Operation Tutti-Frutti ‘returns with avengence’
Wednesday afternoon in parliament positively bristled with controversy following revelations the day before by TVI/ CNN Portugal alluding to a secret pact between PS Socialists and PSD social democrats for each party to keep the leadership of certain Lisbon parishes in the local elections of 2017.
Wiretaps and emails leaked from the wider (and long-running) Tutti Frutti investigation revealed an alleged strategy involving “putting up shitty candidates” in certain areas, to guarantee the political status quo.
TVI/ CNN’s reports did nothing to calm the simmering distrust in Portugal’s political leadership. In the wider context, they returned to the fact that finance minister Fernando Medina (in 2017 Mayor of Lisbon) and Duarte Cordeiro (also then a councillor, but now minister of the environment) are both involved in Tutti Frutti.
Beyond the secret pact, Medina is suspected of having allowed an IMI exemption at the request of the then president of Benfica, Luís Filipe Vieira, and of having hired an advisor paid by Lisbon City Council to help him in comments made in a personal capacity. Both men have consistently stressed that suspicions attributed to them are without grounds. But it isn’t a ‘good look’ for a government already deeply under-fire.
Yesterday’s focus in parliament returned to the parliamentary commission of inquiry into management decisions at TAP airline – particularly in terms of the PM’s involvement, or otherwise, into the involvement of SIS (Portugal’s secret services, which are meant to be independent of government, and not involved in the investigation of crimes) to recover a computer, which the government insists was ‘stolen’ after a bizarre punch-up at the ministry of infrastructures.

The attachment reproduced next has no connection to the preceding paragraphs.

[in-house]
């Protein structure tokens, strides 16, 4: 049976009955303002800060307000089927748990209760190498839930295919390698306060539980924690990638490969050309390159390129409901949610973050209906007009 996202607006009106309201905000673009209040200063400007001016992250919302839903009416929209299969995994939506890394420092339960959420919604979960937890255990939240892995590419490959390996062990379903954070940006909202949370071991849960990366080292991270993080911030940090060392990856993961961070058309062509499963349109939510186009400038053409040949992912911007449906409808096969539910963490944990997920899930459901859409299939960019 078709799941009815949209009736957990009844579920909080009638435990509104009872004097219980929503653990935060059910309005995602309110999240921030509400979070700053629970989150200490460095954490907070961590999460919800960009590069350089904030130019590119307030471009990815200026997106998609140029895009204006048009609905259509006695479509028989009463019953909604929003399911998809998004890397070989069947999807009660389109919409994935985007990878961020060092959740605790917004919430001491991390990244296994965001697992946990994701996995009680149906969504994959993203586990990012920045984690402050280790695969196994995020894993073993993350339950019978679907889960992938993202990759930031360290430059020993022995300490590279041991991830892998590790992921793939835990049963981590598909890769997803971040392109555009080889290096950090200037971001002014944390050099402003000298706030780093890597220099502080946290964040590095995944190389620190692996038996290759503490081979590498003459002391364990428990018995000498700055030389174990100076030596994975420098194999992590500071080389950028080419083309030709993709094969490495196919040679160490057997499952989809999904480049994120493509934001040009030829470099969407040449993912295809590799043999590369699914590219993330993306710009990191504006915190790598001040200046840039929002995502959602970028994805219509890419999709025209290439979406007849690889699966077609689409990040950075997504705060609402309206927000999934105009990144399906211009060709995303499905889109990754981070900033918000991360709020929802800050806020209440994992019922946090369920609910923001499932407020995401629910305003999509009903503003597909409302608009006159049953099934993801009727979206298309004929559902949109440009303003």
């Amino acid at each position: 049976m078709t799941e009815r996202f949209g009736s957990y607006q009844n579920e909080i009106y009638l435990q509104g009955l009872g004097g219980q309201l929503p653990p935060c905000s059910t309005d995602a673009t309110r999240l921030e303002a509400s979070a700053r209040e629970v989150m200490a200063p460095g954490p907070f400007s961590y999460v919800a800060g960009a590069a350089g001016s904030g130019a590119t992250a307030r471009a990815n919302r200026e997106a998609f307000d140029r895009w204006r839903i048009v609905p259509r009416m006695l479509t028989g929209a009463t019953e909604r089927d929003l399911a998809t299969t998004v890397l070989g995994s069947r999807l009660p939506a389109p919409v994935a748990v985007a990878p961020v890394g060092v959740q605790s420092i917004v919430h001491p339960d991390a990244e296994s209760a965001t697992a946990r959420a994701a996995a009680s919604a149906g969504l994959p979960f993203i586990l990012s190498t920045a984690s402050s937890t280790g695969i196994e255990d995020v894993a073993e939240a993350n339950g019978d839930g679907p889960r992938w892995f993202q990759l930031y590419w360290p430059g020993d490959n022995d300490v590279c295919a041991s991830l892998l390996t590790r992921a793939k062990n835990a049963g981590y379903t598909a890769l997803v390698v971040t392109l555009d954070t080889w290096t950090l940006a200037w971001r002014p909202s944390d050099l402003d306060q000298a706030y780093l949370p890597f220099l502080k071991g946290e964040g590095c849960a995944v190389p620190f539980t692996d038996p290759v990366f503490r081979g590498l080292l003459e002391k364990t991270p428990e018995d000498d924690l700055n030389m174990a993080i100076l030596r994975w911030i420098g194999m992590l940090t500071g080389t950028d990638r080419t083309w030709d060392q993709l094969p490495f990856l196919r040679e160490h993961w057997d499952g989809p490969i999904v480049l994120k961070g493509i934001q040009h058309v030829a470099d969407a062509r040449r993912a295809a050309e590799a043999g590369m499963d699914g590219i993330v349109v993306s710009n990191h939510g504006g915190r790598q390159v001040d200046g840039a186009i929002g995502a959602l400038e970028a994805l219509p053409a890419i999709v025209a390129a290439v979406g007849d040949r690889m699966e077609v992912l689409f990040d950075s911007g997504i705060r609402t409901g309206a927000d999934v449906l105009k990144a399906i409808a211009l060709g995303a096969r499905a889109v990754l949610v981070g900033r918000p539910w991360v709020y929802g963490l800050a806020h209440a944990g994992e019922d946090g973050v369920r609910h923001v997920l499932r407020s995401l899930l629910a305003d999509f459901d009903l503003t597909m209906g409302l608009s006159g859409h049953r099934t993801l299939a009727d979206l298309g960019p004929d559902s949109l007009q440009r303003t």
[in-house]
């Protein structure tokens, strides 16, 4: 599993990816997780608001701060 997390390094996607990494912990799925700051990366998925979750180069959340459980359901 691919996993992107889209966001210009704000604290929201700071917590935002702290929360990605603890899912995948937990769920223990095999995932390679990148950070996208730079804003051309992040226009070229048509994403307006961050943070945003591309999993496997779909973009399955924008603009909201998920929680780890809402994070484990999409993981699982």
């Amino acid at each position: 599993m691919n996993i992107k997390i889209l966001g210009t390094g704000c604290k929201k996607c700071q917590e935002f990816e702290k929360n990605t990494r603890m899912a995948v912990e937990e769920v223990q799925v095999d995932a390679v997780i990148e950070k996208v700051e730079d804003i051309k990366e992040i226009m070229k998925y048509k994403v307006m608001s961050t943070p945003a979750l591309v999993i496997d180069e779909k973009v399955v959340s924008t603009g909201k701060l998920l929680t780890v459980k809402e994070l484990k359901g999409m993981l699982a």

Opposition party bids to call the prime minister to give evidence on his part in this episode were all rejected (by the PS absolute majority).
Say reports: “The question was made various times, in various ways by various MPs, but António Costa always refused to answer”.
Last night, political commentators were being quizzed for their opinions on the heated exchanges, suggesting “there is something the PM is hiding”… possibly “some conversation with a member of the government, be it the deputy secretary of State (Mendonça Mendes), someone else, or directly with SIS, with SIRP (SIS’ parent body)”, because if such a conversation exists, it would suggest the PM was not entirely truthful when he told reporters in April that no-one in government had been involved in bringing SIS into the picture.
For lay readers, this may all sound like an irrelevant storm in a political teacup (which in many aspects it is), but it puts the government’s handling of matters into further distrust – reinforcing the perceived “weakening of institutions” that should operate independently of political power/ influence.